HISTORY OF THE TOYOTA FJ SERIES
The Toyota Land Cruiser FJ40 was built from 1960 to 1984 in different versions. Along with the classic British Land Rover, the Toyota Land Cruiser FJ40 is still regarded as one of the most distinctive off-road vehicles of all time. Fittingly, the FJ Land Cruiser formed the backbone of the Toyota brand, highlighting Japanese engineering and much of the world’s first experience with Toyota. The FJ was a dedicated military vehicle at first — like the Jeep and Land Rover — but quickly spread worldwide as a fantastic method of transporting people or cargo, especially in regions with inadequate roads and poor access. With a four-wheel-drive system designed to cope with virtually every terrain, including the harshest desert regions, the FJ40 was offered in several body styles and with different wheelbases. By far the most popular version was the two-door hardtop.
The letter ‘F’ refers to the engine, and ‘J’ stands for ‘Jeep’. Used from 1955 to 1974, the Type F engine brought the FJ to global attention. It wasn’t exactly the most efficient motor, but it was virtually impossible to break. The engine was constructed as an in-line six-cylinder and deliberately engineered to be similar to a GMC L6 overhead-valve 235 engine, but improved to suit the FJ’S needs.
The Toyota FJ40 was offered with two different six-cylinder petrol engines. The 3.8-litre delivered 93kw (125hp) and was produced from 1960 to 1975. The second-generation engine (2F) was more powerful, with 101kw (135hp) and replaced its predecessor from 1975. The FJ40 debuted as a short-wheelbase version and was produced until 1984. One of the key features of the FJ40 is its folding jump seats behind the front two seats, providing improved access for additional passengers or cargo. Though relatively sparse on creature comforts, the FJ40 captured the attention of buyers the world over who were impressed by its reliability, sturdiness, and offroading ability.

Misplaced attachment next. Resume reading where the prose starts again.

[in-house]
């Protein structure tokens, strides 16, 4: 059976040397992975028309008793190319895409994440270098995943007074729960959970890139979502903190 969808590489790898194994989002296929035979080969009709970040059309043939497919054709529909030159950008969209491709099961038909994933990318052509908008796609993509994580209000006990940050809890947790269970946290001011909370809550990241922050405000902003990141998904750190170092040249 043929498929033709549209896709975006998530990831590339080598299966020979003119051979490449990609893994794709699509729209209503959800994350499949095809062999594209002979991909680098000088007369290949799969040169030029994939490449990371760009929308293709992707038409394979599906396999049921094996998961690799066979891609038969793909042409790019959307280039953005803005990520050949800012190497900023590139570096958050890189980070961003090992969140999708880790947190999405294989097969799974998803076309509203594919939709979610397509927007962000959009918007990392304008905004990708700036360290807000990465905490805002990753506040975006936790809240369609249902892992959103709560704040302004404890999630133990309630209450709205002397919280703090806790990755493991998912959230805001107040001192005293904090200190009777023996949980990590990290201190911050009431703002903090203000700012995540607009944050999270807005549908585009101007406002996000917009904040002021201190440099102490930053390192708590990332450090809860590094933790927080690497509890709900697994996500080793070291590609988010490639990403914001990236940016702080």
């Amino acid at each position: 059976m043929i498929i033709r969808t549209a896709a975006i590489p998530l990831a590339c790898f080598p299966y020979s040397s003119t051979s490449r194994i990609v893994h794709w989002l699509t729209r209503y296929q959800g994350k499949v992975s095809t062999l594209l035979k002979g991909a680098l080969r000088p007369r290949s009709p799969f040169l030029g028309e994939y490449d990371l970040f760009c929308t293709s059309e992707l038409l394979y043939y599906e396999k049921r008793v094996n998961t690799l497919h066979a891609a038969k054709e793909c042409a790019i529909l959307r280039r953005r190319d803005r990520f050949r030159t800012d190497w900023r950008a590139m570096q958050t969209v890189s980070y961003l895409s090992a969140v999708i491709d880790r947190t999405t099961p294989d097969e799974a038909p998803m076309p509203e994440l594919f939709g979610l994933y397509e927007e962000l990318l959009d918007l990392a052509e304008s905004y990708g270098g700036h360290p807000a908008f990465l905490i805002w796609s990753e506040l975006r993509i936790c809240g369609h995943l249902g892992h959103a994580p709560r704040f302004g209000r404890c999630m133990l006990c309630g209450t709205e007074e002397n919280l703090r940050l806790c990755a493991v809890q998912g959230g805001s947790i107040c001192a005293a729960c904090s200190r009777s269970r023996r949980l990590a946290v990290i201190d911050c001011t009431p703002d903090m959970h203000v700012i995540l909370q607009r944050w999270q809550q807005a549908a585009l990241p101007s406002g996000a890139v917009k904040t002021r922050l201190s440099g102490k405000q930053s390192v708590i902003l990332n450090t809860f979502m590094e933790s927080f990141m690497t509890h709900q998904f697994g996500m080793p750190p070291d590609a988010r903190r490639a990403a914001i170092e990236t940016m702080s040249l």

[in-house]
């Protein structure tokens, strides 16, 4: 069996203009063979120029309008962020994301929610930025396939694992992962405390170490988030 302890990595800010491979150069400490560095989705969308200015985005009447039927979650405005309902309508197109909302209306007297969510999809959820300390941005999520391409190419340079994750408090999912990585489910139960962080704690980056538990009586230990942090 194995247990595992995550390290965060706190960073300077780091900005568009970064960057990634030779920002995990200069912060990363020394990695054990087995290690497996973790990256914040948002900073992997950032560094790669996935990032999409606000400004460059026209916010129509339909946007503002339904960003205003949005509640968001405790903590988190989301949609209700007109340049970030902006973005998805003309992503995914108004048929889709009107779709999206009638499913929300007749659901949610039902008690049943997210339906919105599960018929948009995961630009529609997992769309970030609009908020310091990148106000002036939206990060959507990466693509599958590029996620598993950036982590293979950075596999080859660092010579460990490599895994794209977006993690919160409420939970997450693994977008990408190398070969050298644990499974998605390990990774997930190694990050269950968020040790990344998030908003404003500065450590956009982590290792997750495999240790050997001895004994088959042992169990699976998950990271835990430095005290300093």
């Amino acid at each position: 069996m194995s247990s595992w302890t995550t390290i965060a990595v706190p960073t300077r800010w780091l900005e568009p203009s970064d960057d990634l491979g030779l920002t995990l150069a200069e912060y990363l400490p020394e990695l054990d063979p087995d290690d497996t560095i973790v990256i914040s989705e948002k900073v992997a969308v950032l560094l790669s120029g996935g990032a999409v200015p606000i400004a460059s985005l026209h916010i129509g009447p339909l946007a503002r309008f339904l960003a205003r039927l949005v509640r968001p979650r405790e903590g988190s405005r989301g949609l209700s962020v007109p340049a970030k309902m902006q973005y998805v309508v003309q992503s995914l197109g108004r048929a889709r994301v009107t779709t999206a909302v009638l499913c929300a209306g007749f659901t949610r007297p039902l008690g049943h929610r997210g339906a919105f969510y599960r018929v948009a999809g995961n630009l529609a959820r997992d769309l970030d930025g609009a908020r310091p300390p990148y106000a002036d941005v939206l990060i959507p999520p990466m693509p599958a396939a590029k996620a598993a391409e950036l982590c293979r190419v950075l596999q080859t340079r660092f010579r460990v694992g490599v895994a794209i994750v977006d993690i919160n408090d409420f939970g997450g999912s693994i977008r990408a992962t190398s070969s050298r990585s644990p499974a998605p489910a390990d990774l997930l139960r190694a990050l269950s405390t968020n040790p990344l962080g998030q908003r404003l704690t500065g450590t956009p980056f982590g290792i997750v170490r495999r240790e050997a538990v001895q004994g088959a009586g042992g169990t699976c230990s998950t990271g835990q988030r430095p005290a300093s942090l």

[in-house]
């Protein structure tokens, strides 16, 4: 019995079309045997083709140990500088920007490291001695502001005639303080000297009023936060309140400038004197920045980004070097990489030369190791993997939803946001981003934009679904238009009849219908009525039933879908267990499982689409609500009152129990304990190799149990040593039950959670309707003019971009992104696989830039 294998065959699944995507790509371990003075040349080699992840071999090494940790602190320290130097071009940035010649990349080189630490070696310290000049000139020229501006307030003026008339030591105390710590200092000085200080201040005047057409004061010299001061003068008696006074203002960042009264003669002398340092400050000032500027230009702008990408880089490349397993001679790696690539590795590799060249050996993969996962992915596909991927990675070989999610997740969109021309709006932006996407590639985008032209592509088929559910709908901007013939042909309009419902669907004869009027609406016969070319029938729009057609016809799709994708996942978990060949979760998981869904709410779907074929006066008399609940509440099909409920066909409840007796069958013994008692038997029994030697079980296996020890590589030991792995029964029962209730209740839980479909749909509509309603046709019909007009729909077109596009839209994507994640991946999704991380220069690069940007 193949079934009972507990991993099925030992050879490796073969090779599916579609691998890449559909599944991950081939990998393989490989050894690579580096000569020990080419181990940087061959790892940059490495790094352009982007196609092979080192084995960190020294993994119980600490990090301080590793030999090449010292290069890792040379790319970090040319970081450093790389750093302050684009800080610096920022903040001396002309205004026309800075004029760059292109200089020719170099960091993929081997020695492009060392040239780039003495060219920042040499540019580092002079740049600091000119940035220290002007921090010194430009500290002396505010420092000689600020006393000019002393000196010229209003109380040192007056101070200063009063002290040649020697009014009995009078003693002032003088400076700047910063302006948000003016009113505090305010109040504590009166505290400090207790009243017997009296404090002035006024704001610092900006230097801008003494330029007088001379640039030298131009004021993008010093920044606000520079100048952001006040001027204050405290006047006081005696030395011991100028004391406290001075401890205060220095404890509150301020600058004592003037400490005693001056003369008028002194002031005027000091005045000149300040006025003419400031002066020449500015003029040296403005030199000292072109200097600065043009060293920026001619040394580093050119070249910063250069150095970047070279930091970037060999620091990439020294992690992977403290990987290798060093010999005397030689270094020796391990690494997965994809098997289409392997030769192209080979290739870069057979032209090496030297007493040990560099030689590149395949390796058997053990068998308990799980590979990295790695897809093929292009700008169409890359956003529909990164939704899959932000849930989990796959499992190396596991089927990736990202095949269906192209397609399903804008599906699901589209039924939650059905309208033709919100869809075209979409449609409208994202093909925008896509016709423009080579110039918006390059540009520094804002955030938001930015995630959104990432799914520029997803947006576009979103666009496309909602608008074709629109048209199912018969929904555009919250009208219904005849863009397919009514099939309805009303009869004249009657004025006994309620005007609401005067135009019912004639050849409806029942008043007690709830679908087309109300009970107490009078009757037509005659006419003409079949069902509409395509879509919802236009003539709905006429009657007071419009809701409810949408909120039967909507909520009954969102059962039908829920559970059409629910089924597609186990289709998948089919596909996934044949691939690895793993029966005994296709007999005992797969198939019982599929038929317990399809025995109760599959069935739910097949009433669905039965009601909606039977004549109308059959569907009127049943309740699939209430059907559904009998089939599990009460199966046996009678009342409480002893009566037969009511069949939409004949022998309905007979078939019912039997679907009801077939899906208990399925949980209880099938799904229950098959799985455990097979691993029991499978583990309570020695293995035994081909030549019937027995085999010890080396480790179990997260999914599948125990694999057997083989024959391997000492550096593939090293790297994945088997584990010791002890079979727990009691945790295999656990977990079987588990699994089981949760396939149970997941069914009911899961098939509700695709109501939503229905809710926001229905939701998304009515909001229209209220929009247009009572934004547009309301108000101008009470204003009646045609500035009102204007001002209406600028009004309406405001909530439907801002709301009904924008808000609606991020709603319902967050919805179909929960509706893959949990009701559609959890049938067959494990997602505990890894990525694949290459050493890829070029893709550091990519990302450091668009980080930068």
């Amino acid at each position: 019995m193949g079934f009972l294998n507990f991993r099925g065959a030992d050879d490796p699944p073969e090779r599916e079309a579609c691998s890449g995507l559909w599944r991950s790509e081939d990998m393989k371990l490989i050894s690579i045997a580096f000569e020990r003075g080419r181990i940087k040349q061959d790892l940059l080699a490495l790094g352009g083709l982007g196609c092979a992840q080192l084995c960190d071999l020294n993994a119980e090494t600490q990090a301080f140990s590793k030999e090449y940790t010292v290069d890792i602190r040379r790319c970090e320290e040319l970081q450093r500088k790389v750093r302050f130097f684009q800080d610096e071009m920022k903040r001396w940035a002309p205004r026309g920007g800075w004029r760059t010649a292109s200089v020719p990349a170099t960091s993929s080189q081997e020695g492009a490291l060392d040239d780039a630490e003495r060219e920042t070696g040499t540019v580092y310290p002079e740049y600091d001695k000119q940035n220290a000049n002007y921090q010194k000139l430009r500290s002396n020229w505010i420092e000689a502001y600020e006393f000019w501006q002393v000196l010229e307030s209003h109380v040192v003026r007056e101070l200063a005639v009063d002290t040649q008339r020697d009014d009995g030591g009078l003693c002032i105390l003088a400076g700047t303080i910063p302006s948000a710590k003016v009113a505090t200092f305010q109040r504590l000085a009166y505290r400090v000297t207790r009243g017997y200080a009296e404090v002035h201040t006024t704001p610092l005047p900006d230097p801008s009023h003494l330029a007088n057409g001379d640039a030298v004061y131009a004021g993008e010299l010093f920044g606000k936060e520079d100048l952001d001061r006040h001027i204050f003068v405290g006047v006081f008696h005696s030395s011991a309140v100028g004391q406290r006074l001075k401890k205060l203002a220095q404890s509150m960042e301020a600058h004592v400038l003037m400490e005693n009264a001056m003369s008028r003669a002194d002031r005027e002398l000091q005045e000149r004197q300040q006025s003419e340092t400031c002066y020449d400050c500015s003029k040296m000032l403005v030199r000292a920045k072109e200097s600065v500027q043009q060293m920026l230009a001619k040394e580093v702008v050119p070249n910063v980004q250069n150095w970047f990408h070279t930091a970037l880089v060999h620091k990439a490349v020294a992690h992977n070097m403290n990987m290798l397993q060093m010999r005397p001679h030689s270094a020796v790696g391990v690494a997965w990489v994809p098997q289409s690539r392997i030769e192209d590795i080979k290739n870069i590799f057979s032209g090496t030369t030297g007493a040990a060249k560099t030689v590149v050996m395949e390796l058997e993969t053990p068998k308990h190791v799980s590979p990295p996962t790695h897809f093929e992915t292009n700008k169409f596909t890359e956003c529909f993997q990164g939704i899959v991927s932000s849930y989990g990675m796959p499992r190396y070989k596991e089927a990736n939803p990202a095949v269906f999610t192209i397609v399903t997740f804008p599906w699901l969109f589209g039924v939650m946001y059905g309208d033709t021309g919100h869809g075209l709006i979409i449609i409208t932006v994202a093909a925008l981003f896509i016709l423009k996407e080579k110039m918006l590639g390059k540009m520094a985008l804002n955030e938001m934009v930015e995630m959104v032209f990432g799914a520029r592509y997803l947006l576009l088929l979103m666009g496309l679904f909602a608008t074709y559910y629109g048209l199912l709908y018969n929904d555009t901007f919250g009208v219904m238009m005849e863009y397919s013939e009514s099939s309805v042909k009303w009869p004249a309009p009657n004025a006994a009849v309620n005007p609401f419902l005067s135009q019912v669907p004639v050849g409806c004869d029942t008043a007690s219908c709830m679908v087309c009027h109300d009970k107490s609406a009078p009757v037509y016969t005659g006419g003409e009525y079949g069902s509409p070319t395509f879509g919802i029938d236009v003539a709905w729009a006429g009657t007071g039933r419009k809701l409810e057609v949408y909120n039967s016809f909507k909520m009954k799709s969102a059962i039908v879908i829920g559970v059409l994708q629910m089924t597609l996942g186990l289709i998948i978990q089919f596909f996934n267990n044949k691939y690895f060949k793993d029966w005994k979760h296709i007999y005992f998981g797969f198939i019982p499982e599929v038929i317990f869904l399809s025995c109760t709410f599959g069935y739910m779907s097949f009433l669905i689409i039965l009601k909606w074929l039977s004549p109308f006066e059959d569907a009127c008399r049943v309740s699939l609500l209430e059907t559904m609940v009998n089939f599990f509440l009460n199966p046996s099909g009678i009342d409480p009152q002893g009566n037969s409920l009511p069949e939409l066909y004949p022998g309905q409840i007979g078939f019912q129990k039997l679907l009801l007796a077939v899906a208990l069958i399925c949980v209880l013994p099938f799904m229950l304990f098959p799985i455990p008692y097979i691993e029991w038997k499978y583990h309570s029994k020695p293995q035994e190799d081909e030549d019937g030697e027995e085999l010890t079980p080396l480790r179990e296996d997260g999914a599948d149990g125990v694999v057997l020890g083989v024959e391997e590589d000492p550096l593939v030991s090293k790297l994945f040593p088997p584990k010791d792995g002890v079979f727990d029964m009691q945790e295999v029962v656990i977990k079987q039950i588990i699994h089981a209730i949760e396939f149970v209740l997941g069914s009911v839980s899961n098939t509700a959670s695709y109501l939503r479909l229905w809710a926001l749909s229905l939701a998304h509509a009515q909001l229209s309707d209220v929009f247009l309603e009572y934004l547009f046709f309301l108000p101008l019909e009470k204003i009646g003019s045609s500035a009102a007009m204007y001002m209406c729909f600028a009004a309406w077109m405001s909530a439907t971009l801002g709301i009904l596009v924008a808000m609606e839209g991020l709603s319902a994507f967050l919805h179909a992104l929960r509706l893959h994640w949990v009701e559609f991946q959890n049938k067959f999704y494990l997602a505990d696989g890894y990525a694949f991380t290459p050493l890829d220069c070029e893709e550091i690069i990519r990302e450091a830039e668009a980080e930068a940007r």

Nearly the same vehicle as the FJ40, the FJ43 introduced more ways to configure the vehicle by offering a longer wheelbase, as well as more space in the rear for cargo or passengers. The FJ43 was produced until 1984. In recent years, the FJ43 has commanded a premium from collectors, given its more limited availability in the US and other core markets.
An ambulance and pickup version was also introduced with this model. The long covered cabin combined with the FJ’S rugged reliability made this a natural choice. This model also introduced removable hardtops as an option with its pickup configurations. A short-bed pickup version was also available and is now very rare. The FJ45 was produced until 1984, when it was replaced by the FJ70 series.